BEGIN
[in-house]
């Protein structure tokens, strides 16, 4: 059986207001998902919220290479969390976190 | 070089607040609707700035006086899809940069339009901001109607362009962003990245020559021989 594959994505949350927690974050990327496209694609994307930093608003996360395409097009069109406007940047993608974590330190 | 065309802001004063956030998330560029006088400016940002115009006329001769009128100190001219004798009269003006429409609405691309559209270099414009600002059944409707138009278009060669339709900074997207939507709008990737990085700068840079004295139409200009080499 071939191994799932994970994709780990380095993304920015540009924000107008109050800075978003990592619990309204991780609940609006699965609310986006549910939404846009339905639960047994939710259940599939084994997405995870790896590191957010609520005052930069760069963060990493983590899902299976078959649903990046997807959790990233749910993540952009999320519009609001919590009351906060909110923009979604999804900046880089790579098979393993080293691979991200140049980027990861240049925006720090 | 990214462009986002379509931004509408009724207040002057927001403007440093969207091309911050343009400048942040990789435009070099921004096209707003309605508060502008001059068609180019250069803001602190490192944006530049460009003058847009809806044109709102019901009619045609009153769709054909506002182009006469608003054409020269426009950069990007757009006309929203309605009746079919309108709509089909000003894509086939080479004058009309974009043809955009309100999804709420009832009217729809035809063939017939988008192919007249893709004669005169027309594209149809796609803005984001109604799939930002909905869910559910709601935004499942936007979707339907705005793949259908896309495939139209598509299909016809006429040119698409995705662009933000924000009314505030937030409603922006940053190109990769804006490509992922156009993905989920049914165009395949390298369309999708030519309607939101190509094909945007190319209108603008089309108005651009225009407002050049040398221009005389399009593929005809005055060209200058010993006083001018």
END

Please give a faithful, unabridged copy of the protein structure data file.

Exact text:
[in-house]
């Protein structure tokens, strides 16, 4: 059986207001998902919220290479969390976190 | 070089607040609707700035006086899809940069339009901001109607362009962003990245020559021989 594959994505949350927690974050990327496209694609994307930093608003996360395409097009069109406007940047993608974590330190 | 065309802001004063956030998330560029006088400016940002115009006329001769009128100190001219004798009269003006429409609405691309559209270099414009600002059944409707138009278009060669339709900074997207939507709008990737990085700068840079004295139409200009080499 071939191994799932994970994709780990380095993304920015540009924000107008109050800075978003990592619990309204991780609940609006699965609310986006549910939404846009339905639960047994939710259940599939084994997405995870790896590191957010609520005052930069760069963060990493983590899902299976078959649903990046997807959790990233749910993540952009999320519009609001919590009351906060909110923009979604999804900046880089790579098979393993080293691979991200140049980027990861240049925006720090 | 990214462009986002379509931004509408009724207040002057927001403007440093969207091309911050343009400048942040990789435009070099921004096209707003309605508060502008001059068609180019250069803001602190490192944006530049460009003058847009809806044109709102019901009619045609009153769709054909506002182009006469608003054409020269426009950069990007757009006309929203309605009746079919309108709509089909000003894509086939080479004058009309974009043809955009309100999804709420009832009217729809035809063939017939988008192919007249893709004669005169027309594209149809796609803005984001109604799939930002909905869910559910709601935004499942936007979707339907705005793949259908896309495939139209598509299909016809006429040119698409995705662009933000924000009314505030937030409603922006940053190109990769804006490509992922156009993905989920049914165009395949390298369309999708030519309607939101190509094909945007190319209108603008089309108005651009225009407002050049040398221009005389399009593929005809005055060209200058010993006083001018």